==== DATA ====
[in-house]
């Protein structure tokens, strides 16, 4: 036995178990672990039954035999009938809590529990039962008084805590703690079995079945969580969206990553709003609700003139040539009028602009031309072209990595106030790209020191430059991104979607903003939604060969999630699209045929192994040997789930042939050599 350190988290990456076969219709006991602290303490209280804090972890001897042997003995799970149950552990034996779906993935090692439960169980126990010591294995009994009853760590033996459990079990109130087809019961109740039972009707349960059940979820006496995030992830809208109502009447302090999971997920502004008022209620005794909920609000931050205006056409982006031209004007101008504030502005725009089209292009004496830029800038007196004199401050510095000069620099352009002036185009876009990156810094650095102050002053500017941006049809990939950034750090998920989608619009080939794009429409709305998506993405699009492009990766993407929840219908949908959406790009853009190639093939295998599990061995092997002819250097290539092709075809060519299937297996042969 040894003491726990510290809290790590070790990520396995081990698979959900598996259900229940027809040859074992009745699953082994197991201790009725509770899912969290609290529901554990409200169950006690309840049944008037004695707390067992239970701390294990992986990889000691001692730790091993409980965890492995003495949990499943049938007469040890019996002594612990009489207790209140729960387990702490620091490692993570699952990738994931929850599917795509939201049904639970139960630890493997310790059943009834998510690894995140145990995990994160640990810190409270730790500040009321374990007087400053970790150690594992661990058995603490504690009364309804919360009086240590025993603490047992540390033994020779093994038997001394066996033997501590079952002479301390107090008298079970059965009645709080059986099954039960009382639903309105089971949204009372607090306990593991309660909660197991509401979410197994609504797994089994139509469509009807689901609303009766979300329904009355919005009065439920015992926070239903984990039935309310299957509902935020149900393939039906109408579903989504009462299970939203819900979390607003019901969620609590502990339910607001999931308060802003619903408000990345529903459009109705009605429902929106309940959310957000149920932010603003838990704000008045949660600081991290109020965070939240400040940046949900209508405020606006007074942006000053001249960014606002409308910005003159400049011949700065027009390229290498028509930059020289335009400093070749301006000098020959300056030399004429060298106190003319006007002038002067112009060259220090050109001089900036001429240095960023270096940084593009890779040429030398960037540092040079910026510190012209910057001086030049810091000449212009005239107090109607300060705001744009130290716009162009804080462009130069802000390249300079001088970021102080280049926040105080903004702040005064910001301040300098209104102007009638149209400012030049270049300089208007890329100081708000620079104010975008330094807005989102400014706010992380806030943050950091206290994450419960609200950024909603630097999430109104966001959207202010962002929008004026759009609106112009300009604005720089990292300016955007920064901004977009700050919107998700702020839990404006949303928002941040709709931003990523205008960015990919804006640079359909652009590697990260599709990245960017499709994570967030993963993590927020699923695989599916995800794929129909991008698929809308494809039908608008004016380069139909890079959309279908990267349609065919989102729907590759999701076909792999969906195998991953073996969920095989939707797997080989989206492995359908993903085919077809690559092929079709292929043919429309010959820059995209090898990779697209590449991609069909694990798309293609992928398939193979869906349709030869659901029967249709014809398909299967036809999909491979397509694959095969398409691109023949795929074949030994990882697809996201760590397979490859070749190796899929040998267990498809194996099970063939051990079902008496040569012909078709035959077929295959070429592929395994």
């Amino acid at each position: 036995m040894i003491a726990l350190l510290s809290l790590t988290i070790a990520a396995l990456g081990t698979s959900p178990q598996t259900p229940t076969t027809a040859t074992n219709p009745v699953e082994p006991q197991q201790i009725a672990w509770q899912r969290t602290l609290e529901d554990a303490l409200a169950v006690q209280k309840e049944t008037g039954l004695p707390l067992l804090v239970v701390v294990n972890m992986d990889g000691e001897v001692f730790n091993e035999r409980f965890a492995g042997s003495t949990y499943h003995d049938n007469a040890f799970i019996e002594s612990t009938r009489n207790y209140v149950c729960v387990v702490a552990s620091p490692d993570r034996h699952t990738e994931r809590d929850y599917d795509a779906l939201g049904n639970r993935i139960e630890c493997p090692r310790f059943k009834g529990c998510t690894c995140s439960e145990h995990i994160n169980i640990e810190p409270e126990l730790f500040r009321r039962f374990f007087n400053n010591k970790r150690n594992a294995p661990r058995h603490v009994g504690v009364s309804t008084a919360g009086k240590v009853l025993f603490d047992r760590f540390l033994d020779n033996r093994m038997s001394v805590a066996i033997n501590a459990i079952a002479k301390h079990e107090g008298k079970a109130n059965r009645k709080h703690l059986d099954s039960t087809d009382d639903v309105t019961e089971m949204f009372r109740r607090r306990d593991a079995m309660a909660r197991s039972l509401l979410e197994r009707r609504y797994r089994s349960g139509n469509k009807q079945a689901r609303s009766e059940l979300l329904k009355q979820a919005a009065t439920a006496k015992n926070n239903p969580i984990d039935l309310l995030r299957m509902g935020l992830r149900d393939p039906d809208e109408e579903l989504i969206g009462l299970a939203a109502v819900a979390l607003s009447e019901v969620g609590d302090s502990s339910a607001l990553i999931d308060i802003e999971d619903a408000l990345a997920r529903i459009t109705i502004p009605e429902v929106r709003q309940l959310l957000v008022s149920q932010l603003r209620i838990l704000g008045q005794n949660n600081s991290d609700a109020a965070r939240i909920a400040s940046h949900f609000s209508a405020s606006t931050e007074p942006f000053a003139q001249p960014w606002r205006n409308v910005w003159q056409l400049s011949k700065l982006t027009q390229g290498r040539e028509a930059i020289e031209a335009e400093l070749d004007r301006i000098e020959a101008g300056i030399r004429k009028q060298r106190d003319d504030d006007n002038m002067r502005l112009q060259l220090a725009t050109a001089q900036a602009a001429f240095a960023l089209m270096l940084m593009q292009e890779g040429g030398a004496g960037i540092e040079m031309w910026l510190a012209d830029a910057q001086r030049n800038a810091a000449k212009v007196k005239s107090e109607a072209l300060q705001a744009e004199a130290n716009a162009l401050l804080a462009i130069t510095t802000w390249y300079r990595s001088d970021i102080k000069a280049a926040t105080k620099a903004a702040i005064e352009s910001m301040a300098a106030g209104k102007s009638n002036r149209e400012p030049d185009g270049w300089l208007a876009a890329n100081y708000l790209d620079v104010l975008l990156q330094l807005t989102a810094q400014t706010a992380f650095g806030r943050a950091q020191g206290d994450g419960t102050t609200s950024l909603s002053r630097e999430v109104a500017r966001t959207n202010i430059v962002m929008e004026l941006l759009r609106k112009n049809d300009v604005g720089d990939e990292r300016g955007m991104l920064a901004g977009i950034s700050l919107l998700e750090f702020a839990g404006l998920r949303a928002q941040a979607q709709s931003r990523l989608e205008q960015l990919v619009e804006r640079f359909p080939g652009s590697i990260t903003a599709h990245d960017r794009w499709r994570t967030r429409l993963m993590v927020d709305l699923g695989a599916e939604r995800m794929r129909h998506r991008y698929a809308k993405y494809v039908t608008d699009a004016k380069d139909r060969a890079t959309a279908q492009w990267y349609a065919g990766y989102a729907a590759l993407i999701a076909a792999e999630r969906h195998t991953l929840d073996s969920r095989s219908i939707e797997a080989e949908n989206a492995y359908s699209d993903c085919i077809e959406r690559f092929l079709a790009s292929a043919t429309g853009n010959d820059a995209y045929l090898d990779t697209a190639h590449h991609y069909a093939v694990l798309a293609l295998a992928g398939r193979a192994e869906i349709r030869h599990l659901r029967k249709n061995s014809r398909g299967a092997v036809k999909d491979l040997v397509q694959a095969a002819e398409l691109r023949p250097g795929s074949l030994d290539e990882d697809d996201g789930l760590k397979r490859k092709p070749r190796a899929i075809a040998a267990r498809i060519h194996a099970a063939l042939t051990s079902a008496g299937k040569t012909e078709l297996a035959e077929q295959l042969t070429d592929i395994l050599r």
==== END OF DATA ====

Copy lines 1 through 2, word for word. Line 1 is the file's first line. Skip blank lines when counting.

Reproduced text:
[in-house]
């Protein structure tokens, strides 16, 4: 036995178990672990039954035999009938809590529990039962008084805590703690079995079945969580969206990553709003609700003139040539009028602009031309072209990595106030790209020191430059991104979607903003939604060969999630699209045929192994040997789930042939050599 350190988290990456076969219709006991602290303490209280804090972890001897042997003995799970149950552990034996779906993935090692439960169980126990010591294995009994009853760590033996459990079990109130087809019961109740039972009707349960059940979820006496995030992830809208109502009447302090999971997920502004008022209620005794909920609000931050205006056409982006031209004007101008504030502005725009089209292009004496830029800038007196004199401050510095000069620099352009002036185009876009990156810094650095102050002053500017941006049809990939950034750090998920989608619009080939794009429409709305998506993405699009492009990766993407929840219908949908959406790009853009190639093939295998599990061995092997002819250097290539092709075809060519299937297996042969 040894003491726990510290809290790590070790990520396995081990698979959900598996259900229940027809040859074992009745699953082994197991201790009725509770899912969290609290529901554990409200169950006690309840049944008037004695707390067992239970701390294990992986990889000691001692730790091993409980965890492995003495949990499943049938007469040890019996002594612990009489207790209140729960387990702490620091490692993570699952990738994931929850599917795509939201049904639970139960630890493997310790059943009834998510690894995140145990995990994160640990810190409270730790500040009321374990007087400053970790150690594992661990058995603490504690009364309804919360009086240590025993603490047992540390033994020779093994038997001394066996033997501590079952002479301390107090008298079970059965009645709080059986099954039960009382639903309105089971949204009372607090306990593991309660909660197991509401979410197994609504797994089994139509469509009807689901609303009766979300329904009355919005009065439920015992926070239903984990039935309310299957509902935020149900393939039906109408579903989504009462299970939203819900979390607003019901969620609590502990339910607001999931308060802003619903408000990345529903459009109705009605429902929106309940959310957000149920932010603003838990704000008045949660600081991290109020965070939240400040940046949900209508405020606006007074942006000053001249960014606002409308910005003159400049011949700065027009390229290498028509930059020289335009400093070749301006000098020959300056030399004429060298106190003319006007002038002067112009060259220090050109001089900036001429240095960023270096940084593009890779040429030398960037540092040079910026510190012209910057001086030049810091000449212009005239107090109607300060705001744009130290716009162009804080462009130069802000390249300079001088970021102080280049926040105080903004702040005064910001301040300098209104102007009638149209400012030049270049300089208007890329100081708000620079104010975008330094807005989102400014706010992380806030943050950091206290994450419960609200950024909603630097999430109104966001959207202010962002929008004026759009609106112009300009604005720089990292300016955007920064901004977009700050919107998700702020839990404006949303928002941040709709931003990523205008960015990919804006640079359909652009590697990260599709990245960017499709994570967030993963993590927020699923695989599916995800794929129909991008698929809308494809039908608008004016380069139909890079959309279908990267349609065919989102729907590759999701076909792999969906195998991953073996969920095989939707797997080989989206492995359908993903085919077809690559092929079709292929043919429309010959820059995209090898990779697209590449991609069909694990798309293609992928398939193979869906349709030869659901029967249709014809398909299967036809999909491979397509694959095969398409691109023949795929074949030994990882697809996201760590397979490859070749190796899929040998267990498809194996099970063939051990079902008496040569012909078709035959077929295959070429592929395994």